by Michael R. Allen
The alley house largely intact, November 19, 2005. Photograph by Michael R. Allen.
The alley house after its wall collapse, April 8, 2006. Photograph by Claire Nowak-Boyd.
The high winds of April brought a cruel fury to the near north side of St. Louis. Spectacular damage sustained on April 2 by the landmark Mullanphy Emigrant Home on 14th Street and the Nord St. Louis Turnverein on Salisbury Street was followed by the total destruction of a smaller building a few days later. Late on April 7, the alley house at 3512 N. 19th Street fell to the winds of the sort that must have inspired T.S. Eliot’s famed quote. The entire western wall, along 19th Street, collapsed and took down most of the roof and second floor, leaving only three walls to contain a pile of rubble that spilled out onto the street.
View of eastern elevation. Photograph by Claire Nowak-Boyd.
The plain two story flat-roofed house stood behind the house at 1530 Mallinckrodt Street, near the head of Garden Street. Construction of the house, which likely housed four households, likely dates to the early 1890s, but the house fell vacant nearly one hundred years later as became part of the city government’s inventory of vacant buildings in 1989. With little interest in Hyde Park in recent years, and even less interest in alley houses, the fine building was only waiting for its demise. No one could have guessed that it would come spectacularly around midnight, just moments before the editors of Ecology of Absence would come upon it while driving home.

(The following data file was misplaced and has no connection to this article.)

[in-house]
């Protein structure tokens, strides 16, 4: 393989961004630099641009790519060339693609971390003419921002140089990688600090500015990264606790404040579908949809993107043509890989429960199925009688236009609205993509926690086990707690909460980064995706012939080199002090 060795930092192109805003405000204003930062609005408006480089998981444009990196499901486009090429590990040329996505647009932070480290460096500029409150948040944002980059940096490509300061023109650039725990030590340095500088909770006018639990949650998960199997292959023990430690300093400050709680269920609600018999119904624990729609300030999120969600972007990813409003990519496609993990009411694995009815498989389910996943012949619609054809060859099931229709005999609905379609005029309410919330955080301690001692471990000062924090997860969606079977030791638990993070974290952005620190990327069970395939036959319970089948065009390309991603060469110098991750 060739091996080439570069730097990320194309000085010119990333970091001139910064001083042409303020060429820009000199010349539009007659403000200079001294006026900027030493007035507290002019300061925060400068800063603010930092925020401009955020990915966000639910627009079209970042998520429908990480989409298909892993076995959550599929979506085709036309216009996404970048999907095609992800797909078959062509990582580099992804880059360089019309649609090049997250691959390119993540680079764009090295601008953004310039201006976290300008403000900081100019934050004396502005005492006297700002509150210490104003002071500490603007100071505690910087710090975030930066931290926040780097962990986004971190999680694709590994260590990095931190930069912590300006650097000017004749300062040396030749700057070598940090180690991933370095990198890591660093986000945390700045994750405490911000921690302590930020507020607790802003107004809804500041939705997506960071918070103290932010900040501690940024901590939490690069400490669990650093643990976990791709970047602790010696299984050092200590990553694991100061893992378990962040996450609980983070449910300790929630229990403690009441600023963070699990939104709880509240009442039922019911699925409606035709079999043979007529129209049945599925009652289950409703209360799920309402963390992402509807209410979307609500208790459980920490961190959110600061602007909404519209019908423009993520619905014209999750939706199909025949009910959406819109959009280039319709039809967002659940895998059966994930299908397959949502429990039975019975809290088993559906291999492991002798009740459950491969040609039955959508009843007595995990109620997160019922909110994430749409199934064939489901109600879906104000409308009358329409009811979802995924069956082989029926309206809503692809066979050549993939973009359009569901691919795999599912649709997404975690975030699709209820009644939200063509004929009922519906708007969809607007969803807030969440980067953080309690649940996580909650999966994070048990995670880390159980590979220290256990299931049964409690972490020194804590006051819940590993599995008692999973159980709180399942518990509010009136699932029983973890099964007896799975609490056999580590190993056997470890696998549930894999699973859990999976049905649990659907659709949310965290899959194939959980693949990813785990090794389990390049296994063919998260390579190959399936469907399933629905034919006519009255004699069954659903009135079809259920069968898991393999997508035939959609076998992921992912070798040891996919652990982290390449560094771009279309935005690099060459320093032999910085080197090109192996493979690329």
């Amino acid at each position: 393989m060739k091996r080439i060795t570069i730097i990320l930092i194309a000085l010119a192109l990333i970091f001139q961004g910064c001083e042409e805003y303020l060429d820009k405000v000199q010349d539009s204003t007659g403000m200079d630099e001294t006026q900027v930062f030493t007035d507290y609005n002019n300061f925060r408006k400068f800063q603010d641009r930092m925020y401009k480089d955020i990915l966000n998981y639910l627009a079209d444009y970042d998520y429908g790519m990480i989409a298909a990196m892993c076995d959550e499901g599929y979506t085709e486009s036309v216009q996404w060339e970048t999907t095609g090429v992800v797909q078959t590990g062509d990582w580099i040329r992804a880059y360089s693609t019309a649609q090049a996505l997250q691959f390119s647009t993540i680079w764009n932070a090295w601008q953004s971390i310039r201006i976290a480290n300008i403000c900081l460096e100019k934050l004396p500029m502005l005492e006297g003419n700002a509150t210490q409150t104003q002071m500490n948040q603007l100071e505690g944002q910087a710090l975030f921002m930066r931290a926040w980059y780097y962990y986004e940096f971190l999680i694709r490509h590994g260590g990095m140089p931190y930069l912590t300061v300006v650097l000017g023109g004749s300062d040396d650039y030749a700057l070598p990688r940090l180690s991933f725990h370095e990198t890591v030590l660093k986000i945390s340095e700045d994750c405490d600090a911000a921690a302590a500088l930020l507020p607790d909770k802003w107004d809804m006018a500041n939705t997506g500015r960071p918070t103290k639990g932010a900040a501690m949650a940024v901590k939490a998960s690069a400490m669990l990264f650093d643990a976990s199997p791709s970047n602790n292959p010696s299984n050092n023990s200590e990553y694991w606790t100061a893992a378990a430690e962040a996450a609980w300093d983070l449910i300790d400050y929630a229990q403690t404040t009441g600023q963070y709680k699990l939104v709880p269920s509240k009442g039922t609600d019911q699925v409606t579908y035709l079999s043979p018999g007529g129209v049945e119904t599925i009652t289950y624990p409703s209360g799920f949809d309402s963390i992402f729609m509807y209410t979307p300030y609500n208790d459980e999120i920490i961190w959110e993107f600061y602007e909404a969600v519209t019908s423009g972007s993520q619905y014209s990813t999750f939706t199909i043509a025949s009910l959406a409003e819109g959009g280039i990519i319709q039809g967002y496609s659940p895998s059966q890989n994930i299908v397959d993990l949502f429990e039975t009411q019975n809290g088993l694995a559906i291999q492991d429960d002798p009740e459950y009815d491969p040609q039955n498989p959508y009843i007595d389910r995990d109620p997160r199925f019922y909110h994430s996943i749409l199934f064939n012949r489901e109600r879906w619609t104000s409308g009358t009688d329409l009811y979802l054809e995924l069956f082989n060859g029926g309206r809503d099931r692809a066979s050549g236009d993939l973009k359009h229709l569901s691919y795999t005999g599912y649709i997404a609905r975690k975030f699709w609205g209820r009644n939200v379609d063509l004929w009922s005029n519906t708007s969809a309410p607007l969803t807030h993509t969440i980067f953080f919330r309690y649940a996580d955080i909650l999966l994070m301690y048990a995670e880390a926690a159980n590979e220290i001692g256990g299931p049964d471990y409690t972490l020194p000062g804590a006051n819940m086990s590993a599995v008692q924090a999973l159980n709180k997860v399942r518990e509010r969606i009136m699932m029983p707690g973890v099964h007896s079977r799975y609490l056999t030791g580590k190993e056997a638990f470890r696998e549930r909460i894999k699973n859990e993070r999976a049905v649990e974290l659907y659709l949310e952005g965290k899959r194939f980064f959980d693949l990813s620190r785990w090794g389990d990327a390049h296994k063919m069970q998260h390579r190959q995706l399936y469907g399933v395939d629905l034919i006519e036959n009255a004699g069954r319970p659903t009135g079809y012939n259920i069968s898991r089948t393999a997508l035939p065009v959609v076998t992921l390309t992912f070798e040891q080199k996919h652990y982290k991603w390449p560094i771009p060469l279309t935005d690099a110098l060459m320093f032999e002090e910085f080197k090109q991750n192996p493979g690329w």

View southeast from the corner of 19th and Mallinckrodt streets. The vacant building to the left is privately owned. Photograph by Michael R. Allen.
Sadly, this block has been suffering lately; in October, the Bernard Kettman House at 1522-24 Mallickrodt caught fire and now sits condemned and vacant. Other buildings on the 1500 block of Mallinckrodt are vacant or in disrepair.